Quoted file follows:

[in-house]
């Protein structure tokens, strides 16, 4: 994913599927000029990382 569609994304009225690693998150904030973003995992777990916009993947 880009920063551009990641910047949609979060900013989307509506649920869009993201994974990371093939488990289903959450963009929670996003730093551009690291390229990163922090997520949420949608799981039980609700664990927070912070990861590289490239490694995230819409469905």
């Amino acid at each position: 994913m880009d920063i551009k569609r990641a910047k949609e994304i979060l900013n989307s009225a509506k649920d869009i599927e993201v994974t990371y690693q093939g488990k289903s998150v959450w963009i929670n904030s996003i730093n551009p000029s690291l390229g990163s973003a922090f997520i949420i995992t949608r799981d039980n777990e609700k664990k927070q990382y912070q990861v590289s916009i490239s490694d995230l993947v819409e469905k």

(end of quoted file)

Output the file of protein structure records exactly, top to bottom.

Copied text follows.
[in-house]
């Protein structure tokens, strides 16, 4: 994913599927000029990382 569609994304009225690693998150904030973003995992777990916009993947 880009920063551009990641910047949609979060900013989307509506649920869009993201994974990371093939488990289903959450963009929670996003730093551009690291390229990163922090997520949420949608799981039980609700664990927070912070990861590289490239490694995230819409469905």
């Amino acid at each position: 994913m880009d920063i551009k569609r990641a910047k949609e994304i979060l900013n989307s009225a509506k649920d869009i599927e993201v994974t990371y690693q093939g488990k289903s998150v959450w963009i929670n904030s996003i730093n551009p000029s690291l390229g990163s973003a922090f997520i949420i995992t949608r799981d039980n777990e609700k664990k927070q990382y912070q990861v590289s916009i490239s490694d995230l993947v819409e469905k």